The following script just copies a file into RAM, performs some simple operations and writes the result back to hard disc:
import arcpy import random import time arcpy.management.Delete("in_memory") input_table = "C:\\data\\entrypoints\\table.shp" memory_table = "in_memory\\table1" # input from disc t0 = time.clock() arcpy.management.CopyRows(input_table, memory_table) print time.clock() - t0 # some examplary operations and conversions arcpy.management.AddField(memory_table, "NewField", "FLOAT") tab = arcpy.da.TableToNumPyArray(memory_table, "*") for row in tab: row = random.random() # output to disc output_table = "output_table" t0 = time.clock() arcpy.da.NumPyArrayToTable(tab, output_table) print time.clock() - t0 arcpy.management.Delete("in_memory")
I used this script on a table with 150K rows and 4 integer columns (~5MB filesize) stored on a SSD. Reading a binary file of this size takes less than 1 second in C++ or Python. However, in ArcPy
CopyRows(...) takes around 5 minutes (measured with Python's
time.clock()). For the output, the performance is similarly bad. I am quite puzzled about this.
I already tried other alternatives to the input (e.g. using UpdateCursor and da.UpdateCursor but I could not achieve similar times). Furthermore, I read about running the script externally, but this makes things worse. The script above is as fast as I can get.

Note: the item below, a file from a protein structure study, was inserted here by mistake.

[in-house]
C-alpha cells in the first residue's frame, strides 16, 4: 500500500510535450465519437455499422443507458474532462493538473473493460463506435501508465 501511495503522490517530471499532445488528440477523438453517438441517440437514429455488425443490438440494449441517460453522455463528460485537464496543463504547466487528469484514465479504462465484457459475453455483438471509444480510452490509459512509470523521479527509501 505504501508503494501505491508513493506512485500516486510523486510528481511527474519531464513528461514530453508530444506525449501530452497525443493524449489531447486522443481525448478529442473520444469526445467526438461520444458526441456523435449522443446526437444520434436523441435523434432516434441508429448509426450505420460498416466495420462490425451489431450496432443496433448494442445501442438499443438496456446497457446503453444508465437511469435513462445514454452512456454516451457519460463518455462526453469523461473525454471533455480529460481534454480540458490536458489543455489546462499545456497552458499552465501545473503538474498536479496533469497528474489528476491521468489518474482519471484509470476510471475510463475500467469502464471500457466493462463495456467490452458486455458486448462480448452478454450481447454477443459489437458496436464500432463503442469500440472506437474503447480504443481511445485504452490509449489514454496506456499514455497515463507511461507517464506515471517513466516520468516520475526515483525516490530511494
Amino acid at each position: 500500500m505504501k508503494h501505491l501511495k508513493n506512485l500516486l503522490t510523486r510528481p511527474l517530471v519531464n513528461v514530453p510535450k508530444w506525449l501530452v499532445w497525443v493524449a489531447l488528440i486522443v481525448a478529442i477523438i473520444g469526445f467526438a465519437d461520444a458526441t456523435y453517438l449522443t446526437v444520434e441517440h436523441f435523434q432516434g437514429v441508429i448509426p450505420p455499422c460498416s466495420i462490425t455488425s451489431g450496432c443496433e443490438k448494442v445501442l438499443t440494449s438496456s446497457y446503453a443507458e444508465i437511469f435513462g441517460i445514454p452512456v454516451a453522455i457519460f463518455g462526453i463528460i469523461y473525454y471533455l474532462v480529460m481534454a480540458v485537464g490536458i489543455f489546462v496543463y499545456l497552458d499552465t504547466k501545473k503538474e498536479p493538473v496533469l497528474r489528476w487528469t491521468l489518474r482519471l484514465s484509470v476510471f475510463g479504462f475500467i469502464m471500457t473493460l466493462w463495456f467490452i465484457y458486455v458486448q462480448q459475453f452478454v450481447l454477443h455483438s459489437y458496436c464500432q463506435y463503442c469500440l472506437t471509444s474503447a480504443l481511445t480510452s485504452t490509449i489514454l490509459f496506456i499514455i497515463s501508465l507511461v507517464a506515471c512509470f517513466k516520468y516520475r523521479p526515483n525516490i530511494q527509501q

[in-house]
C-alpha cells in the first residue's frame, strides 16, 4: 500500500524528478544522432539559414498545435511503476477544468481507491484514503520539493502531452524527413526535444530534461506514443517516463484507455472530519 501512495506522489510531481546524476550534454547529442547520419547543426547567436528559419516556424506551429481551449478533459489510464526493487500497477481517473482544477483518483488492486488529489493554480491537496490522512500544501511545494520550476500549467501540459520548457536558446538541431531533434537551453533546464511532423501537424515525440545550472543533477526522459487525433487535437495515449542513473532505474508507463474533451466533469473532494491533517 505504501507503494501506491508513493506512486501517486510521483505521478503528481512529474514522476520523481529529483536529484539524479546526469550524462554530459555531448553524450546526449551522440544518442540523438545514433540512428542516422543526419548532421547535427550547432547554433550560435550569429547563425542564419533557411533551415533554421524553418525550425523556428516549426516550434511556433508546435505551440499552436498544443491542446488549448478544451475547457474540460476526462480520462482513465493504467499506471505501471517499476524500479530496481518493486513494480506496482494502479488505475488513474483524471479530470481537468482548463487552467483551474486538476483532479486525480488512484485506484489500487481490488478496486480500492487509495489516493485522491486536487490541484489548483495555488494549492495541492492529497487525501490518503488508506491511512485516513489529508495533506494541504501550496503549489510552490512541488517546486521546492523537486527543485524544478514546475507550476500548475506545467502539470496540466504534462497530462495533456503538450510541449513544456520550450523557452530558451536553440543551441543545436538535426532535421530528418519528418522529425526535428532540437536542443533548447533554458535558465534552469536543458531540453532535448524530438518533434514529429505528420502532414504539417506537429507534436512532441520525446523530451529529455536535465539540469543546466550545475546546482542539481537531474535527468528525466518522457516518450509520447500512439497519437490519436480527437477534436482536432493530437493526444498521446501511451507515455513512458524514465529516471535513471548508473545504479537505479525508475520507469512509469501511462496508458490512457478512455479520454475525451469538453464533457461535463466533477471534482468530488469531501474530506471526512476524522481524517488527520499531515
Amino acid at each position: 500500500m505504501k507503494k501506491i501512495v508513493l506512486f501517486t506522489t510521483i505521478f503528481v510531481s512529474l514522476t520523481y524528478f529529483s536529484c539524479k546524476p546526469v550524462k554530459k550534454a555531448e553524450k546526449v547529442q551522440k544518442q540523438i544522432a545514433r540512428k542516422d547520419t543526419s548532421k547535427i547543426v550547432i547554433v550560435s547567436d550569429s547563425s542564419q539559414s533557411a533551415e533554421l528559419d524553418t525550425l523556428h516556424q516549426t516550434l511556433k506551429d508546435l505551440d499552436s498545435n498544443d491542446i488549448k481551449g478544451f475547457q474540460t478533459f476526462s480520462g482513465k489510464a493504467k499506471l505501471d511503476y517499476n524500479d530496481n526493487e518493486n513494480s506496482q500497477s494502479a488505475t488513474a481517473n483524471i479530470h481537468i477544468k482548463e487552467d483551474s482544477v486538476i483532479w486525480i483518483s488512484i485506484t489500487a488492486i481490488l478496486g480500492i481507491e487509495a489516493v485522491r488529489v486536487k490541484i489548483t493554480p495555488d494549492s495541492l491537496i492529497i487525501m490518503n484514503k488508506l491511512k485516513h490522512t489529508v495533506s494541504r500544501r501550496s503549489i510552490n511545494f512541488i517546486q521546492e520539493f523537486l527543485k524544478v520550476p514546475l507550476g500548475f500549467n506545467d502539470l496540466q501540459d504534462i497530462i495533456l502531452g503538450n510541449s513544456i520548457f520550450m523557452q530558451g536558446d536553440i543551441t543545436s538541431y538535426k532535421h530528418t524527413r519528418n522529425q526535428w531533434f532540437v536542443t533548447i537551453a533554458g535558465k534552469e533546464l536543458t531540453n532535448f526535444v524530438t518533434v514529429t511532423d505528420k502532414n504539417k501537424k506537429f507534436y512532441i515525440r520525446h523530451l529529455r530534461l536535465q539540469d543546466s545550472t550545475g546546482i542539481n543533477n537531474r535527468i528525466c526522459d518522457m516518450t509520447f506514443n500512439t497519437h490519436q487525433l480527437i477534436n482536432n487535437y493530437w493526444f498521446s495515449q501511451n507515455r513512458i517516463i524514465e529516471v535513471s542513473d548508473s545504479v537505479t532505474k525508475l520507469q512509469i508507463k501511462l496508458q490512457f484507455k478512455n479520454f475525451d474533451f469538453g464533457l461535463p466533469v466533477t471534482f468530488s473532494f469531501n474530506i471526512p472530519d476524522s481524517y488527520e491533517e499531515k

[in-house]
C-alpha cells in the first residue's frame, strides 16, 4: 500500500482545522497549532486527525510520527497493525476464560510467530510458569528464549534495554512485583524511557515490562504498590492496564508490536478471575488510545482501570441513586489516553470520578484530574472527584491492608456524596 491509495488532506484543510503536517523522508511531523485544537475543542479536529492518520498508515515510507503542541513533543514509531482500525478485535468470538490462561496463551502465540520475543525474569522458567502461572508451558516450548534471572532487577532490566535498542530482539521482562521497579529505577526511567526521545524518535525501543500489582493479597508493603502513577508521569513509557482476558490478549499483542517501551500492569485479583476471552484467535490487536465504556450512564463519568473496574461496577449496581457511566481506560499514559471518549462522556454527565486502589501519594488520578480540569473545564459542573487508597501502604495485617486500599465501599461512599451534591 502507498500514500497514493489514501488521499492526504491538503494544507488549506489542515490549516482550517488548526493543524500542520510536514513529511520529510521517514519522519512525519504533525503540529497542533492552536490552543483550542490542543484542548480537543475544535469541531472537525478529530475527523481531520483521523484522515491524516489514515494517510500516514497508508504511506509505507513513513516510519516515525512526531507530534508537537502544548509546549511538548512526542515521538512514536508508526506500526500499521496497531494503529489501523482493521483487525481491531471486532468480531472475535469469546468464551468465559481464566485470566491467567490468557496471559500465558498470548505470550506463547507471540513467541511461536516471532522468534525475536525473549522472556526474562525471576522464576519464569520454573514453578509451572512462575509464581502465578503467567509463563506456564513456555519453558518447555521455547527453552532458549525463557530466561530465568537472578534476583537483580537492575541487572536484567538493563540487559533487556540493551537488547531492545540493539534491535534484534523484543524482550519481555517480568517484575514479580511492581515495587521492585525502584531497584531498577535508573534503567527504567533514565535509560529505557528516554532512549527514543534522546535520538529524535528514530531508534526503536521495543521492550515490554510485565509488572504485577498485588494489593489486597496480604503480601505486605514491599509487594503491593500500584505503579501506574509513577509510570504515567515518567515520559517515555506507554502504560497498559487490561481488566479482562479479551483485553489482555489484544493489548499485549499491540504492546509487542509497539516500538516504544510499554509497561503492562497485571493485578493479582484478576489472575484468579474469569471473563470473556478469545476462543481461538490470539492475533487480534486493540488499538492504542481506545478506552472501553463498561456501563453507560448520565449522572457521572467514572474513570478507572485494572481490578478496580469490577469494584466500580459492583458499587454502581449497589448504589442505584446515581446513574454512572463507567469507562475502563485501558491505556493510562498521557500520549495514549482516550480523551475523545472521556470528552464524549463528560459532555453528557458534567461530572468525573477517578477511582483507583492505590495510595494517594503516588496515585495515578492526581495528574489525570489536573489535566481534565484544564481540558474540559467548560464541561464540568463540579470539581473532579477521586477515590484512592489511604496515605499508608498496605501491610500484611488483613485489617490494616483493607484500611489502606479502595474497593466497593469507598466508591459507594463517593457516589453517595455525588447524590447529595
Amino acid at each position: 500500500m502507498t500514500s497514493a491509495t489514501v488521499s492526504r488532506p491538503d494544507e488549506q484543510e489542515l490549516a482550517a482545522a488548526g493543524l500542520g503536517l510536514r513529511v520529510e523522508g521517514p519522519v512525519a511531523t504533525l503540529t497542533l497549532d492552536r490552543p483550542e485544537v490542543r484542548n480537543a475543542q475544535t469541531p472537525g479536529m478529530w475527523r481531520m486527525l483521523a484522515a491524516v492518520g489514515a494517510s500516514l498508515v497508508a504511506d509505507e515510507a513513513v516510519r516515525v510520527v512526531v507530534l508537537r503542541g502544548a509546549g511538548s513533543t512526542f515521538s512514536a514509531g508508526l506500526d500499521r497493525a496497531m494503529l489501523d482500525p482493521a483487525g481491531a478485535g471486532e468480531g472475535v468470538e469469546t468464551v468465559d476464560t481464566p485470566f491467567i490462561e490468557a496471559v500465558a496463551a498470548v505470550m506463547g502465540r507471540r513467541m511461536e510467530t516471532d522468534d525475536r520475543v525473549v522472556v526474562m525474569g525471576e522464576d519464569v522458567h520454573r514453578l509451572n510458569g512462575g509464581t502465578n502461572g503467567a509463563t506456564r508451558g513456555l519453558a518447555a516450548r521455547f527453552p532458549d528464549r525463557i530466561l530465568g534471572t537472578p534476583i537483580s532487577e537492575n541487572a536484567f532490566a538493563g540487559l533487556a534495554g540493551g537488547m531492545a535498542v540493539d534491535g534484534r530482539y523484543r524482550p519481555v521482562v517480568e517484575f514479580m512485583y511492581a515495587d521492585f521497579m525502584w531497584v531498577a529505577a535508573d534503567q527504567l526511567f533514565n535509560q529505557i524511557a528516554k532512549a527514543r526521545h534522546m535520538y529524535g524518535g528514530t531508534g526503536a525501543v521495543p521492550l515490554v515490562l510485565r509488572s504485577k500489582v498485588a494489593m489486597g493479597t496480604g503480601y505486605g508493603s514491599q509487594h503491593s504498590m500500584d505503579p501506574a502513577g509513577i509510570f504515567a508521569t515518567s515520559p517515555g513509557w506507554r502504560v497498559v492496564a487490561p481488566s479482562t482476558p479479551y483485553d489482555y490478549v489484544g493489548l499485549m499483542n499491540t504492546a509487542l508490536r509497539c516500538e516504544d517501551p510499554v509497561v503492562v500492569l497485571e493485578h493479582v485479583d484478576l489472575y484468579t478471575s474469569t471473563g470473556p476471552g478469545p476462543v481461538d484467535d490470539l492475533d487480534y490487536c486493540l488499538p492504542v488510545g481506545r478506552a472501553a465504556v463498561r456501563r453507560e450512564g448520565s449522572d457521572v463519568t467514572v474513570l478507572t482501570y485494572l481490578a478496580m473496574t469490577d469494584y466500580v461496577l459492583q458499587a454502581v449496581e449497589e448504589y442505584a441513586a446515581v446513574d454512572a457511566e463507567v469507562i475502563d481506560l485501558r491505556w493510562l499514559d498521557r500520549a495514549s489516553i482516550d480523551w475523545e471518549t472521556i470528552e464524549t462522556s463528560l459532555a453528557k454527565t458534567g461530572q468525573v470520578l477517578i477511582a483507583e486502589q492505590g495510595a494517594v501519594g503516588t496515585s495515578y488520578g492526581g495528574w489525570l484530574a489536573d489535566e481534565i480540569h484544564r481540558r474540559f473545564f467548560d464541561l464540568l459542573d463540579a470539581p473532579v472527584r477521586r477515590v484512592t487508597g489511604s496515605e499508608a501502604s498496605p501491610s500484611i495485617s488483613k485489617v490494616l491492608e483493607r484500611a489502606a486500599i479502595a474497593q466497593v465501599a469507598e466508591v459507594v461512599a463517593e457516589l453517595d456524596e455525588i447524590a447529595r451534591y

Am I doing something terribly wrong here? How come file-IO is so slow in ArcPy? Is there any solution to this or do I have to write a convenient IO by myself?
Edit: As hinted by @Jason Scheirer, the result of the internal computations can be written directly to disc, no need to go via internal memory again.
Update: I had the problem checked on a alternative environment by a client (organization with >50 Arc* users). In their native Windows environment the performance was equally bad. So I assumed the problem was not related to my system. However, it turned out that on my Windows inside a virtual machine the problem is solved by keeping the data on a local hard drive, dedicated to the vm. I never experienced performance issues with other applications accessing the parent (or a remote) file system. So I was misguided, sorry for that! I am curious what causes the bad performance on the client organization's environment... Will adapt the title and description ASAP.